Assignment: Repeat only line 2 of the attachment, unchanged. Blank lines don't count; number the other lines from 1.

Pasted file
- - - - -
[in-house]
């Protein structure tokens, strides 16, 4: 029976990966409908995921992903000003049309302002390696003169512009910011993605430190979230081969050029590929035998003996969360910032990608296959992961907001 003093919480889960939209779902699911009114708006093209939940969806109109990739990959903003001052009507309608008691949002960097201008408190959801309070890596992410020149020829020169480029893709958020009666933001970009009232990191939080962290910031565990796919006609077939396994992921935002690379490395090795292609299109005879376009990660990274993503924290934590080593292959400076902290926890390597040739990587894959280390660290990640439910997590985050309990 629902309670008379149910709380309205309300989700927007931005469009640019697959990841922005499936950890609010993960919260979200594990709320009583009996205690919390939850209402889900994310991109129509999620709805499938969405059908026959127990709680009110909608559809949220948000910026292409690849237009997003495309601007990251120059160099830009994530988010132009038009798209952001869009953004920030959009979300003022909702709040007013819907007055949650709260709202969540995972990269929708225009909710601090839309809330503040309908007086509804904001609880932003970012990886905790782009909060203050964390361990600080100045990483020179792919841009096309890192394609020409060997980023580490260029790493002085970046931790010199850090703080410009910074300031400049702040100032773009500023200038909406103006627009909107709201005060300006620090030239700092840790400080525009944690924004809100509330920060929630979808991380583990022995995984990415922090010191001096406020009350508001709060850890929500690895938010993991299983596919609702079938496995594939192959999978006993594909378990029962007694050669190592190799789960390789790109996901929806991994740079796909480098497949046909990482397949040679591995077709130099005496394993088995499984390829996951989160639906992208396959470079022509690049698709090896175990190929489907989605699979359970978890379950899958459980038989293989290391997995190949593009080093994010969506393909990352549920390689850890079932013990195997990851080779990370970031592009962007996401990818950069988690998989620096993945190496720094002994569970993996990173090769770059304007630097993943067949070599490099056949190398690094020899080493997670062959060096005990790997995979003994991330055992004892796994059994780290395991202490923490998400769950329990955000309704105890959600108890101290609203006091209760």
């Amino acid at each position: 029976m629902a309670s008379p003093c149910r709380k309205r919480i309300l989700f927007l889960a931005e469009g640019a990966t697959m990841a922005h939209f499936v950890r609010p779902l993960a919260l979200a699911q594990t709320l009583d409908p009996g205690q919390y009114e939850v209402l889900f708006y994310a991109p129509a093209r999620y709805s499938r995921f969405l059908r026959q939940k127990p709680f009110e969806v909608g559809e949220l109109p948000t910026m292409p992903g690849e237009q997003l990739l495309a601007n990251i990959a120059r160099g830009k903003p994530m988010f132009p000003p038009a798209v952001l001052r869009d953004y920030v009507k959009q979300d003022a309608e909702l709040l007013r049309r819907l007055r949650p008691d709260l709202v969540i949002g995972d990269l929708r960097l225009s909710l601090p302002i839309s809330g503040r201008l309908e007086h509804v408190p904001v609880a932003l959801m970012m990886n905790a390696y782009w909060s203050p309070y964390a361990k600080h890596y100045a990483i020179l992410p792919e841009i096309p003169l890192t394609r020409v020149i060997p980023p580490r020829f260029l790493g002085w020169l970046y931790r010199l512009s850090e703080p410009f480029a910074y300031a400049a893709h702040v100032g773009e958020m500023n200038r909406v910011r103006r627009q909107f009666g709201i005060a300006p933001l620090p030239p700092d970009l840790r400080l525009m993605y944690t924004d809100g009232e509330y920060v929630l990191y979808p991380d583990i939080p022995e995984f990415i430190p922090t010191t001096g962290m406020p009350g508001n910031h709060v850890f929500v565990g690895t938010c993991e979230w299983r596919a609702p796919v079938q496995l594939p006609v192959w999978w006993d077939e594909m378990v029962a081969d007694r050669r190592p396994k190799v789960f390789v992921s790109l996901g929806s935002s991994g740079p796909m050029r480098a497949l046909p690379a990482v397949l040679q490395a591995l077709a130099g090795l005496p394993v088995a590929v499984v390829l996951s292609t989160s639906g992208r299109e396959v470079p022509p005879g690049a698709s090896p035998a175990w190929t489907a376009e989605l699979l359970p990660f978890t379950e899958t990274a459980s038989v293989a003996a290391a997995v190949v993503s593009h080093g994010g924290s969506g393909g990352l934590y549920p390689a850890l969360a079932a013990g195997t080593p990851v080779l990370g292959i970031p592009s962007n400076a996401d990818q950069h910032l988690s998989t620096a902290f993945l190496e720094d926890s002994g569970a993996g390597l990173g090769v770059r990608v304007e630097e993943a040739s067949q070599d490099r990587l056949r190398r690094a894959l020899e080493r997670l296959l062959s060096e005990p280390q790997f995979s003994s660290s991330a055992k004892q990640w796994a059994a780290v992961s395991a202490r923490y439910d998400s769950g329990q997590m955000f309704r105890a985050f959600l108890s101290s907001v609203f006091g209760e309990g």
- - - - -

């Protein structure tokens, strides 16, 4: 029976990966409908995921992903000003049309302002390696003169512009910011993605430190979230081969050029590929035998003996969360910032990608296959992961907001 003093919480889960939209779902699911009114708006093209939940969806109109990739990959903003001052009507309608008691949002960097201008408190959801309070890596992410020149020829020169480029893709958020009666933001970009009232990191939080962290910031565990796919006609077939396994992921935002690379490395090795292609299109005879376009990660990274993503924290934590080593292959400076902290926890390597040739990587894959280390660290990640439910997590985050309990 629902309670008379149910709380309205309300989700927007931005469009640019697959990841922005499936950890609010993960919260979200594990709320009583009996205690919390939850209402889900994310991109129509999620709805499938969405059908026959127990709680009110909608559809949220948000910026292409690849237009997003495309601007990251120059160099830009994530988010132009038009798209952001869009953004920030959009979300003022909702709040007013819907007055949650709260709202969540995972990269929708225009909710601090839309809330503040309908007086509804904001609880932003970012990886905790782009909060203050964390361990600080100045990483020179792919841009096309890192394609020409060997980023580490260029790493002085970046931790010199850090703080410009910074300031400049702040100032773009500023200038909406103006627009909107709201005060300006620090030239700092840790400080525009944690924004809100509330920060929630979808991380583990022995995984990415922090010191001096406020009350508001709060850890929500690895938010993991299983596919609702079938496995594939192959999978006993594909378990029962007694050669190592190799789960390789790109996901929806991994740079796909480098497949046909990482397949040679591995077709130099005496394993088995499984390829996951989160639906992208396959470079022509690049698709090896175990190929489907989605699979359970978890379950899958459980038989293989290391997995190949593009080093994010969506393909990352549920390689850890079932013990195997990851080779990370970031592009962007996401990818950069988690998989620096993945190496720094002994569970993996990173090769770059304007630097993943067949070599490099056949190398690094020899080493997670062959060096005990790997995979003994991330055992004892796994059994780290395991202490923490998400769950329990955000309704105890959600108890101290609203006091209760």